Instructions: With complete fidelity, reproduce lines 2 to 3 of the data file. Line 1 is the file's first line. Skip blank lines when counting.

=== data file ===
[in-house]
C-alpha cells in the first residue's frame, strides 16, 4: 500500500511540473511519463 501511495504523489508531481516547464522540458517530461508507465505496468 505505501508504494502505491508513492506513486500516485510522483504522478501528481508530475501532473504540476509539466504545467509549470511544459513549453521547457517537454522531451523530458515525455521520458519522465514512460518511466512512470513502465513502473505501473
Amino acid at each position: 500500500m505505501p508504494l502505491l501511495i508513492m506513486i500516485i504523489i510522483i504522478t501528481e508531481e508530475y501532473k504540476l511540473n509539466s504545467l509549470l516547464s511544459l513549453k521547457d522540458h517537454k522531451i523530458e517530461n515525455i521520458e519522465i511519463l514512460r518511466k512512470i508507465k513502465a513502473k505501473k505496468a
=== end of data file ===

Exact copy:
C-alpha cells in the first residue's frame, strides 16, 4: 500500500511540473511519463 501511495504523489508531481516547464522540458517530461508507465505496468 505505501508504494502505491508513492506513486500516485510522483504522478501528481508530475501532473504540476509539466504545467509549470511544459513549453521547457517537454522531451523530458515525455521520458519522465514512460518511466512512470513502465513502473505501473
Amino acid at each position: 500500500m505505501p508504494l502505491l501511495i508513492m506513486i500516485i504523489i510522483i504522478t501528481e508531481e508530475y501532473k504540476l511540473n509539466s504545467l509549470l516547464s511544459l513549453k521547457d522540458h517537454k522531451i523530458e517530461n515525455i521520458e519522465i511519463l514512460r518511466k512512470i508507465k513502465a513502473k505501473k505496468a